Major Depressive Disorder – also referred to as Major Depression, or simply Depression – is a common mood disorder that has been reported as affecting at least 1 in 7 individuals at some point in their life (Kessler, Berglund, Demler 2003:186). This paper will outline specifically what Major Depressive Disorder (MDD) is – as defined by the DSM V – using the Behavioural Approach to explain how it develops & maintains in an individual. The behavioural approach has been used in favour of other theories, as it lends itself best to measuring the relative success of different treatment methods. The efficacy of behavioural activation treatment will then be examined against other prevailing treatment methods – namely cognitive-based, and medication based therapies – with an examination of empirical data used to show which method of treatment has the most efficacy in treating depression.
The Diagnostic and Statistical Manual of Mental Disorders, Fifth Edition (DSM V) is the foremost publication available for defining mental illnesses. Key components of a MDD diagnosis include, but are not limited to: depressed mood, diminished interest in activities, significant weight change, Insomnia, agitation, loss of energy, feelings of worthlessness or excessive guilt, diminished ability or concentrate, and suicidal ideations. A number of these symptoms need to be observable within a two-week period, cause significant impairment in everyday functioning, and not be attributable to the effects of a substance, or another medical condition (American Psychiatric Association: 2013:1).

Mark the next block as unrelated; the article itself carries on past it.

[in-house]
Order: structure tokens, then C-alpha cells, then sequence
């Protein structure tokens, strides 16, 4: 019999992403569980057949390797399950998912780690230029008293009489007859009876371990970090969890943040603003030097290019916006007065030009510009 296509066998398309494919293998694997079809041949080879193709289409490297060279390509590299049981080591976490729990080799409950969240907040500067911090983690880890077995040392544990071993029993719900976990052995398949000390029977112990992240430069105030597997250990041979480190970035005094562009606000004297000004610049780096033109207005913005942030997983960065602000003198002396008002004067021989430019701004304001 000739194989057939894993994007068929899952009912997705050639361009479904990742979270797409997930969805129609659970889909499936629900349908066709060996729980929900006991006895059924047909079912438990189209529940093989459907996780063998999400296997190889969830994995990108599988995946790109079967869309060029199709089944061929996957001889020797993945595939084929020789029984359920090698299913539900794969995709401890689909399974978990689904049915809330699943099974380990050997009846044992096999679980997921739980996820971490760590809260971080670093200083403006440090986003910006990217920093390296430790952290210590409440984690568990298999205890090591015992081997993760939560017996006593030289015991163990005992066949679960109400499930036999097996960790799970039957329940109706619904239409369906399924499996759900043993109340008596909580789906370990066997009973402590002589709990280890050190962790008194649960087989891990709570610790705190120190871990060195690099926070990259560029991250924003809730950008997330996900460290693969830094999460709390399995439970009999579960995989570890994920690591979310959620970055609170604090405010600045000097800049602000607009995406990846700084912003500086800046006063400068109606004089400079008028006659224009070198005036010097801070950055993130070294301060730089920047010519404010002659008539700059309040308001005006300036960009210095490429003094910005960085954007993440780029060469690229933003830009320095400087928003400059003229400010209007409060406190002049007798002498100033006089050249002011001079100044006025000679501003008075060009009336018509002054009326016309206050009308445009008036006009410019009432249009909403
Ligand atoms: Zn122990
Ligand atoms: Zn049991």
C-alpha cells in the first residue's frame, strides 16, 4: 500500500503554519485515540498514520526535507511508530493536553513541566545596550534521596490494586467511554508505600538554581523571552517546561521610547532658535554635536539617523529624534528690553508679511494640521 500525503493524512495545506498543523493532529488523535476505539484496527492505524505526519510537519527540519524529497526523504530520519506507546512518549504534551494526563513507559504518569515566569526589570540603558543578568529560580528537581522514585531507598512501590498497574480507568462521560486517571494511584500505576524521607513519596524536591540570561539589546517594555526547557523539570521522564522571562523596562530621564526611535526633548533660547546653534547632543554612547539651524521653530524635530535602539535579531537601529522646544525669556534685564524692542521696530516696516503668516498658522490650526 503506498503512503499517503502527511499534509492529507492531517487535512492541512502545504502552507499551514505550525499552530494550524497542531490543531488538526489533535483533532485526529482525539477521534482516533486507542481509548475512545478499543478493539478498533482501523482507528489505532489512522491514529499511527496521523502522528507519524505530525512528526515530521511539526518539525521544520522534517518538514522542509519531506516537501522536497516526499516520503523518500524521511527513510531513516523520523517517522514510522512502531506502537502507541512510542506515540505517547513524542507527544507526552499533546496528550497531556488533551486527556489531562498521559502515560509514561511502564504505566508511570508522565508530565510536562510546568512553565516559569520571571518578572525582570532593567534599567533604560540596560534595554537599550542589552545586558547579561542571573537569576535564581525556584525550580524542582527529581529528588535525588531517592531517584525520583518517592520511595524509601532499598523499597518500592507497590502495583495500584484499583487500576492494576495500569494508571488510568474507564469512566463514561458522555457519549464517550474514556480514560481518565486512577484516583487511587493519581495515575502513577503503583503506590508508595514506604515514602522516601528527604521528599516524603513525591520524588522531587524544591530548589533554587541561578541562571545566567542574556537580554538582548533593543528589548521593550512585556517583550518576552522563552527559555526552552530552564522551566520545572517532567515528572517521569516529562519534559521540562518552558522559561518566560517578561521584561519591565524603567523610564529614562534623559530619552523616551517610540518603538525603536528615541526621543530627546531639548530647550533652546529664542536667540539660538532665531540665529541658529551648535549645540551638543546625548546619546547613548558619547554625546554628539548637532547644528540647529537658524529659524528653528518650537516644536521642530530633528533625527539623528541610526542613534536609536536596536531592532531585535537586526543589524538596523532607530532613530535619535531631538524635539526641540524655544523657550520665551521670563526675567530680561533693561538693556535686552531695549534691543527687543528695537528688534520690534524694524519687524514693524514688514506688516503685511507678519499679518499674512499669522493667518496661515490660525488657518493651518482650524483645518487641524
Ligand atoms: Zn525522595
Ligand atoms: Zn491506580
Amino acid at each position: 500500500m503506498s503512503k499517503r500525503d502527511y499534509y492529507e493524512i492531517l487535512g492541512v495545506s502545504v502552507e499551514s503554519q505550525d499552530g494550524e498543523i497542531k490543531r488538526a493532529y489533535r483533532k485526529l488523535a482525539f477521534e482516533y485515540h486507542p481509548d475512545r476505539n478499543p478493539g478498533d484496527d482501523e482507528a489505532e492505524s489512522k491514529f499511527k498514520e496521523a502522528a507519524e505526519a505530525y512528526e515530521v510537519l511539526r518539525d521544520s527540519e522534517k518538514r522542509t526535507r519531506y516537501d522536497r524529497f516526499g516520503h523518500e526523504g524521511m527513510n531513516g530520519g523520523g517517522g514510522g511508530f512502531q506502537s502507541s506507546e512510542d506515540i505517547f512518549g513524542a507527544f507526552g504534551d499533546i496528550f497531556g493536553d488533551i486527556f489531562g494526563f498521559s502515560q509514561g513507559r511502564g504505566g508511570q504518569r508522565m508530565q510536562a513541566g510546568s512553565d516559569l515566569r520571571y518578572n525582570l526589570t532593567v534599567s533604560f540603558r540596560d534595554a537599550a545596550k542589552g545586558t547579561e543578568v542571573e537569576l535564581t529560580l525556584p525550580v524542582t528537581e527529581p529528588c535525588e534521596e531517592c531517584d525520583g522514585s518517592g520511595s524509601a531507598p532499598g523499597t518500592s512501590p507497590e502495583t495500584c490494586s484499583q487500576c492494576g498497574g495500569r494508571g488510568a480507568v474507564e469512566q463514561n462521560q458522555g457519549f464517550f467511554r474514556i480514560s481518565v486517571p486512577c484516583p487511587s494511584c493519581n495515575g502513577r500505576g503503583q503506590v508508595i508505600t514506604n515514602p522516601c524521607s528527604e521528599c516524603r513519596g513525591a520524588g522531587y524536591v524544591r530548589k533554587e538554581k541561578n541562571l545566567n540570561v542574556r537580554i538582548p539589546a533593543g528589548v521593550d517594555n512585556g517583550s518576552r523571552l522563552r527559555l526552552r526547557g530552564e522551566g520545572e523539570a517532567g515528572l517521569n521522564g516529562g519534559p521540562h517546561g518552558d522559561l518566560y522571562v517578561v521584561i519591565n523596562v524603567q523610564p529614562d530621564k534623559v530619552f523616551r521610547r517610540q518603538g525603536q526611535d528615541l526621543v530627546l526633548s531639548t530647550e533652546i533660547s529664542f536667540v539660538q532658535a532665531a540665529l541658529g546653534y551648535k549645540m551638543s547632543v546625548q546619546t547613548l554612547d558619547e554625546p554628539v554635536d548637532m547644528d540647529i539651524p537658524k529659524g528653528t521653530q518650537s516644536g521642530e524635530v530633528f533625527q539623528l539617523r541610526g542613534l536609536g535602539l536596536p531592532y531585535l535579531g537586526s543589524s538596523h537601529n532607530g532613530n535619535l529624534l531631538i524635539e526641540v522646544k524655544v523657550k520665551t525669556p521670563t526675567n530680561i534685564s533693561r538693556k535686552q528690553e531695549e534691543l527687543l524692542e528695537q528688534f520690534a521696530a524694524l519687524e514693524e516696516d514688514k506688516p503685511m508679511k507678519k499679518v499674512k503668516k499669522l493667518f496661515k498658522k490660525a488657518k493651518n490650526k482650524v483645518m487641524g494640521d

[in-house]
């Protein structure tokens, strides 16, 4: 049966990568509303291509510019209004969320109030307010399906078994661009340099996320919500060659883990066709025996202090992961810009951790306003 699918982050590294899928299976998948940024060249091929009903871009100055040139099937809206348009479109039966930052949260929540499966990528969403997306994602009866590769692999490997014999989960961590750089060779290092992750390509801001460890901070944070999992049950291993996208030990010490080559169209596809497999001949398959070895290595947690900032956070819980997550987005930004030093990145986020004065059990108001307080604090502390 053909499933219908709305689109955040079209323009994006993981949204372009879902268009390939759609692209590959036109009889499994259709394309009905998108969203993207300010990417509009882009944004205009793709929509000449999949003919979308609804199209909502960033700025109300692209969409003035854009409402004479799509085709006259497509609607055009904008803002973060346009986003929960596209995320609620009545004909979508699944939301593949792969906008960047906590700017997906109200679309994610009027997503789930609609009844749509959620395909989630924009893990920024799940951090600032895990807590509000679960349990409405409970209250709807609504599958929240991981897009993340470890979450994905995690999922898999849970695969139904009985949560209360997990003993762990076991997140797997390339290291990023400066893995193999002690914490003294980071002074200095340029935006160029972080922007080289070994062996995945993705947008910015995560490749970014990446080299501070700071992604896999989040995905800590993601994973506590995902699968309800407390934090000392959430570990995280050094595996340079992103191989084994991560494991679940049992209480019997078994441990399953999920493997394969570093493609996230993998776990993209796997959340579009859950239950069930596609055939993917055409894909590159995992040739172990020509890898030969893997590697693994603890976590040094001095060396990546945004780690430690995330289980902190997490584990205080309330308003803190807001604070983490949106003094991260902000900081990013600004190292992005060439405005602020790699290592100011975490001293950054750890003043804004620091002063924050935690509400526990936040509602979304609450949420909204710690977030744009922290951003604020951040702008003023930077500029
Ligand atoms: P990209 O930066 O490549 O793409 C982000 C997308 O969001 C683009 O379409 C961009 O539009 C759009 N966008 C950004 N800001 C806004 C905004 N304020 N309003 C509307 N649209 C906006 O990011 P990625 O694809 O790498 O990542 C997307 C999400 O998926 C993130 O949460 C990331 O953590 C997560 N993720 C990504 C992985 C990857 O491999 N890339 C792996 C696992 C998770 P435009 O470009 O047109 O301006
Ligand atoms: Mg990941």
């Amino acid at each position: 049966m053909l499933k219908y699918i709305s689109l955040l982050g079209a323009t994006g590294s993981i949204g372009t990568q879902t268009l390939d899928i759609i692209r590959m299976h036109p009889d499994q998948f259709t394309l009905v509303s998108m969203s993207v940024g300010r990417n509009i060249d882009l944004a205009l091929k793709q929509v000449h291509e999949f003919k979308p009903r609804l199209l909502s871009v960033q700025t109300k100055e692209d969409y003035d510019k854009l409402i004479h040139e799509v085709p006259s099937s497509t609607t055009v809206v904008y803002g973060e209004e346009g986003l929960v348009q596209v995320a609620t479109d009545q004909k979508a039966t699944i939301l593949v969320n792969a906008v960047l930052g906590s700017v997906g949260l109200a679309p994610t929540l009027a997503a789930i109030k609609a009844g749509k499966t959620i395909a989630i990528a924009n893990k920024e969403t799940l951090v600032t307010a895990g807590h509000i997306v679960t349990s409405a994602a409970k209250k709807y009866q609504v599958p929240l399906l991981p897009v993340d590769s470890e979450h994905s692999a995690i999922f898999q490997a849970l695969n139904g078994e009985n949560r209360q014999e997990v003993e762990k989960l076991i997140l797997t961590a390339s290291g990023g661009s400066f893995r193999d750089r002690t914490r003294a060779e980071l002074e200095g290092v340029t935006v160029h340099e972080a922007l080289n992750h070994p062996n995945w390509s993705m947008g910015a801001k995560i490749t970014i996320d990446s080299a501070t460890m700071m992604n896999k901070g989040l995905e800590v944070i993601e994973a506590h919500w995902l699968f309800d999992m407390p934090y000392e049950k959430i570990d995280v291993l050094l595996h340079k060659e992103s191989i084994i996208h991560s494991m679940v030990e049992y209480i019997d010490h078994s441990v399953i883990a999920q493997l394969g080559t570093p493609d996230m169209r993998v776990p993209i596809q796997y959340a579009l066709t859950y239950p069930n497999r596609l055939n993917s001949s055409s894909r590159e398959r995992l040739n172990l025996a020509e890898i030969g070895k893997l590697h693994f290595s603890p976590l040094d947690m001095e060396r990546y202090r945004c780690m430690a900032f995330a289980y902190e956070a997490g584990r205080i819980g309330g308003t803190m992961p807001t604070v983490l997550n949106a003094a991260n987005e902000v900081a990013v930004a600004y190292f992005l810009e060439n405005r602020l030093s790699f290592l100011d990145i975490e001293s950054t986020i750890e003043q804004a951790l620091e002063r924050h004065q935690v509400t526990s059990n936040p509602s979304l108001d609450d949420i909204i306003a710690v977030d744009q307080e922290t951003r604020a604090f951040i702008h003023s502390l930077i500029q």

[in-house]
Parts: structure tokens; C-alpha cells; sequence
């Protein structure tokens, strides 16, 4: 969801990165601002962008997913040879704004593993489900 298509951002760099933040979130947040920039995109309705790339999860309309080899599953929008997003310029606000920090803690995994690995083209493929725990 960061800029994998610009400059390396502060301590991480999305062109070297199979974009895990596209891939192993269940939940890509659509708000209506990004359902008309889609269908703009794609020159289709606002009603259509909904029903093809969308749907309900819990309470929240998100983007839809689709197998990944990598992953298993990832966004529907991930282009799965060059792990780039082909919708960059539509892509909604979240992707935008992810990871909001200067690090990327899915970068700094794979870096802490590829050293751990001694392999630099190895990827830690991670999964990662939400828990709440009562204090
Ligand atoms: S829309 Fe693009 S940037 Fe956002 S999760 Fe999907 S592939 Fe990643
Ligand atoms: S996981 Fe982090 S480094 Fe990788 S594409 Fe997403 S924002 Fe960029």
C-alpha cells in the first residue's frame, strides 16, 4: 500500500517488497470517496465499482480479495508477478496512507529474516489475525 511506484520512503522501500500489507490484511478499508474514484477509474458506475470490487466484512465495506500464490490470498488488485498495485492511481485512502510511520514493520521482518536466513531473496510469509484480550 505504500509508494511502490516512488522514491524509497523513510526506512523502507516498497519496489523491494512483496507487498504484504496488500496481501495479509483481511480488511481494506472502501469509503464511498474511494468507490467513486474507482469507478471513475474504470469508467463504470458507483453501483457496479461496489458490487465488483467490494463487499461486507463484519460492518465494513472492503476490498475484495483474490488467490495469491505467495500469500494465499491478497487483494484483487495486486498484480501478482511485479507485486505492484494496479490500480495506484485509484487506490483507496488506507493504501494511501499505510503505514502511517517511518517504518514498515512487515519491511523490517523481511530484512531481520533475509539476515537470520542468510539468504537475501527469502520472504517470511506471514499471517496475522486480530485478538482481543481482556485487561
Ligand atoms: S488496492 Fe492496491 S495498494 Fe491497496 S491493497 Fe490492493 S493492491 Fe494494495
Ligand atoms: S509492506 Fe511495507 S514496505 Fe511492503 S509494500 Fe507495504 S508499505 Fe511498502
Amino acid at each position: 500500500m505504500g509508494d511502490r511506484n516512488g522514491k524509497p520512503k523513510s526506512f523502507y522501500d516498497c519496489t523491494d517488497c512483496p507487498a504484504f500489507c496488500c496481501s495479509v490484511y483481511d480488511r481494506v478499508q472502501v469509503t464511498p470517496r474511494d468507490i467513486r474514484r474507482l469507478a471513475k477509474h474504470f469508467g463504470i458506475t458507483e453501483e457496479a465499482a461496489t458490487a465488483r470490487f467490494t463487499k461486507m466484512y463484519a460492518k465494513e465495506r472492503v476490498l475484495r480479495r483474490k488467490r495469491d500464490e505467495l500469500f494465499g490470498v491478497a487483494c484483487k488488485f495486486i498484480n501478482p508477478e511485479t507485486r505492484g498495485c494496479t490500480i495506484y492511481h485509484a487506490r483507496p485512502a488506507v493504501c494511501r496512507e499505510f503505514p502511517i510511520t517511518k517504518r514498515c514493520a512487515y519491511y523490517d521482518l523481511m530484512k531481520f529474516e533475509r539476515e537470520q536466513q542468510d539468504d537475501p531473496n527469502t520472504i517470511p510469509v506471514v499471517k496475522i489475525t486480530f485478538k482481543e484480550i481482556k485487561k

The behavioural approach has been chosen to describe how depression develops, and is maintained, as from the DSM V it is evident that observable behavioural change lies at the crux of identifying the illness . Its applicability to depression, was first posited by Ferster (1973), who established a model of depression where activities function as avoidance and escape from aversive thoughts, feelings or external situations. Lewinsohn, then ascribed the term depression to a distinct set of traits: “verbal statements of dysphoria, self-depreciation, guilt, material burden, social isolation, somatic complaints, and a reduced rate of several behaviours. (Lewinsohn 1974 :150). These observable traits lend themselves towards the symptoms listed in the DSM V today, highlighting the need to be able to measure behavioural change in order to diagnose MDD.
There are three primary treatment options considered for people with MDD. The most common form of treatment is Antidepressant medications (ADMs) (Olfson et al. 2002) cited in (Jacobson et al. 2001, p. 659) which seek to balance the chemicals in the brain that affect mood and emotion. Non-medicinal approaches to treatment come in the form of psychotherapy, with Cognitive therapy (CT) and Behavioural Activation (BA) seen as the most common forms of treatment. CT looks at behavioural dysfunction, combined with negative thinking, cognitive distortions, and dysfunctional beliefs (Jacobson et al. 2001, p. 660) which are underscored by the depressive state. The BA model focuses solely on the interrelationship between mood and activity.